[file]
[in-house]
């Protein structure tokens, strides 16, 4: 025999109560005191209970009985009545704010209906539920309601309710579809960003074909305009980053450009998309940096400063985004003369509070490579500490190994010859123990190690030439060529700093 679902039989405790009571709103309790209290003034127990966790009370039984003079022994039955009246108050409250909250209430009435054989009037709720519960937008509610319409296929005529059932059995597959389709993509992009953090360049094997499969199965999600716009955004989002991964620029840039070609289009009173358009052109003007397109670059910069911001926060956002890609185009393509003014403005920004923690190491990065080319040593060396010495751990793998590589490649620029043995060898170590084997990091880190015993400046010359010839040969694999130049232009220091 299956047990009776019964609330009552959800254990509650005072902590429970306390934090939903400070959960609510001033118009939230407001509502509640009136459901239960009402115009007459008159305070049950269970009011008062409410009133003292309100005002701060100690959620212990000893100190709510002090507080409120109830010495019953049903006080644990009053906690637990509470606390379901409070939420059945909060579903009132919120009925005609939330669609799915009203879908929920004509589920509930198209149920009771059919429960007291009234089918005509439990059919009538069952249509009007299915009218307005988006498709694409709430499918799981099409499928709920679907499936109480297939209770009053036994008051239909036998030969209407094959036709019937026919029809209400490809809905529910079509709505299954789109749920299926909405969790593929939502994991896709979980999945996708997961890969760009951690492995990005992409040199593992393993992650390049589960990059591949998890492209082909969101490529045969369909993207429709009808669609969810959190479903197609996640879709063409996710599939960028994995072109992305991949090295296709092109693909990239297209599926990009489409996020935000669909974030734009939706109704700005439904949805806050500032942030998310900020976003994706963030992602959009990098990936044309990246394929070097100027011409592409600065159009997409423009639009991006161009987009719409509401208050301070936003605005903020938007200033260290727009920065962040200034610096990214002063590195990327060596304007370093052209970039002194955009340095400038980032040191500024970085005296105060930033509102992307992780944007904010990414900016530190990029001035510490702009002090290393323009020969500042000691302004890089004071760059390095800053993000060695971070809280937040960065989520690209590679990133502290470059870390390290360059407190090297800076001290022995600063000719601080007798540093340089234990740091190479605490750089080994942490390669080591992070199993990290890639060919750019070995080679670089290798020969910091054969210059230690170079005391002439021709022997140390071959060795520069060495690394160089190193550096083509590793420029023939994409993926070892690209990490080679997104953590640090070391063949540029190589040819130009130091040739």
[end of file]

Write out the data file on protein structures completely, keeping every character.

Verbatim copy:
[in-house]
């Protein structure tokens, strides 16, 4: 025999109560005191209970009985009545704010209906539920309601309710579809960003074909305009980053450009998309940096400063985004003369509070490579500490190994010859123990190690030439060529700093 679902039989405790009571709103309790209290003034127990966790009370039984003079022994039955009246108050409250909250209430009435054989009037709720519960937008509610319409296929005529059932059995597959389709993509992009953090360049094997499969199965999600716009955004989002991964620029840039070609289009009173358009052109003007397109670059910069911001926060956002890609185009393509003014403005920004923690190491990065080319040593060396010495751990793998590589490649620029043995060898170590084997990091880190015993400046010359010839040969694999130049232009220091 299956047990009776019964609330009552959800254990509650005072902590429970306390934090939903400070959960609510001033118009939230407001509502509640009136459901239960009402115009007459008159305070049950269970009011008062409410009133003292309100005002701060100690959620212990000893100190709510002090507080409120109830010495019953049903006080644990009053906690637990509470606390379901409070939420059945909060579903009132919120009925005609939330669609799915009203879908929920004509589920509930198209149920009771059919429960007291009234089918005509439990059919009538069952249509009007299915009218307005988006498709694409709430499918799981099409499928709920679907499936109480297939209770009053036994008051239909036998030969209407094959036709019937026919029809209400490809809905529910079509709505299954789109749920299926909405969790593929939502994991896709979980999945996708997961890969760009951690492995990005992409040199593992393993992650390049589960990059591949998890492209082909969101490529045969369909993207429709009808669609969810959190479903197609996640879709063409996710599939960028994995072109992305991949090295296709092109693909990239297209599926990009489409996020935000669909974030734009939706109704700005439904949805806050500032942030998310900020976003994706963030992602959009990098990936044309990246394929070097100027011409592409600065159009997409423009639009991006161009987009719409509401208050301070936003605005903020938007200033260290727009920065962040200034610096990214002063590195990327060596304007370093052209970039002194955009340095400038980032040191500024970085005296105060930033509102992307992780944007904010990414900016530190990029001035510490702009002090290393323009020969500042000691302004890089004071760059390095800053993000060695971070809280937040960065989520690209590679990133502290470059870390390290360059407190090297800076001290022995600063000719601080007798540093340089234990740091190479605490750089080994942490390669080591992070199993990290890639060919750019070995080679670089290798020969910091054969210059230690170079005391002439021709022997140390071959060795520069060495690394160089190193550096083509590793420029023939994409993926070892690209990490080679997104953590640090070391063949540029190589040819130009130091040739």